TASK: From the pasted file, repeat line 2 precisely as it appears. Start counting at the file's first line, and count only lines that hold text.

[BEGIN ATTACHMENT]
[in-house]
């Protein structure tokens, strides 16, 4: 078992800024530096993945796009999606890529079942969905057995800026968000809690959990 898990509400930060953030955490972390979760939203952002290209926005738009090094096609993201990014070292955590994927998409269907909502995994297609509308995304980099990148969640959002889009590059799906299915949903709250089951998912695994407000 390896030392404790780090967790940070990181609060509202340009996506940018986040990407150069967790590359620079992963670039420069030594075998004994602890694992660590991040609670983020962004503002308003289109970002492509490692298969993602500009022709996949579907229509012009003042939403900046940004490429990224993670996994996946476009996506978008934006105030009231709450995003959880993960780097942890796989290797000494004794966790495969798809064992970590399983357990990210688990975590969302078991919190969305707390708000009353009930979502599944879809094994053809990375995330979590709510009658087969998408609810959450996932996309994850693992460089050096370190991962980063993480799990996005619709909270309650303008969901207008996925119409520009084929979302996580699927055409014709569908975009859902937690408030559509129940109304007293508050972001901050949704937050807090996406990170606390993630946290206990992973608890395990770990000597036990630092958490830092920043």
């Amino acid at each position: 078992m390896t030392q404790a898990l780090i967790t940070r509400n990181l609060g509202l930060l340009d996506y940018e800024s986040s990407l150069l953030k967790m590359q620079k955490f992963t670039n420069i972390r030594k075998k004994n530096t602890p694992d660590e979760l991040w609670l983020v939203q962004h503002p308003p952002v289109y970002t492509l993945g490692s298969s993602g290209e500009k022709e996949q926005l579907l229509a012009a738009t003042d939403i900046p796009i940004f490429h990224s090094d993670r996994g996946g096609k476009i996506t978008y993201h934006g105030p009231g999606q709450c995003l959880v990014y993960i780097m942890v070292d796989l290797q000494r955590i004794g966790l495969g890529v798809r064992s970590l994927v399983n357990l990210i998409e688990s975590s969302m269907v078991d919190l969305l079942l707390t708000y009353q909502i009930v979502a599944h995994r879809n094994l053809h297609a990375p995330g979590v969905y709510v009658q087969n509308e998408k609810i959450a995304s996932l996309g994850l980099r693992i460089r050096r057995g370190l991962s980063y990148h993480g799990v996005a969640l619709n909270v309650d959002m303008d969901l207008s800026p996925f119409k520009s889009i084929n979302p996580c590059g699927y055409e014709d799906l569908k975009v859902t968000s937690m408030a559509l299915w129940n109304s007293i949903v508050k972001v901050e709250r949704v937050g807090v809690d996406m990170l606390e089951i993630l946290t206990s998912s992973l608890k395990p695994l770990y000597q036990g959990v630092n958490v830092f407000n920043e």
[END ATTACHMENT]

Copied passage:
């Protein structure tokens, strides 16, 4: 078992800024530096993945796009999606890529079942969905057995800026968000809690959990 898990509400930060953030955490972390979760939203952002290209926005738009090094096609993201990014070292955590994927998409269907909502995994297609509308995304980099990148969640959002889009590059799906299915949903709250089951998912695994407000 390896030392404790780090967790940070990181609060509202340009996506940018986040990407150069967790590359620079992963670039420069030594075998004994602890694992660590991040609670983020962004503002308003289109970002492509490692298969993602500009022709996949579907229509012009003042939403900046940004490429990224993670996994996946476009996506978008934006105030009231709450995003959880993960780097942890796989290797000494004794966790495969798809064992970590399983357990990210688990975590969302078991919190969305707390708000009353009930979502599944879809094994053809990375995330979590709510009658087969998408609810959450996932996309994850693992460089050096370190991962980063993480799990996005619709909270309650303008969901207008996925119409520009084929979302996580699927055409014709569908975009859902937690408030559509129940109304007293508050972001901050949704937050807090996406990170606390993630946290206990992973608890395990770990000597036990630092958490830092920043």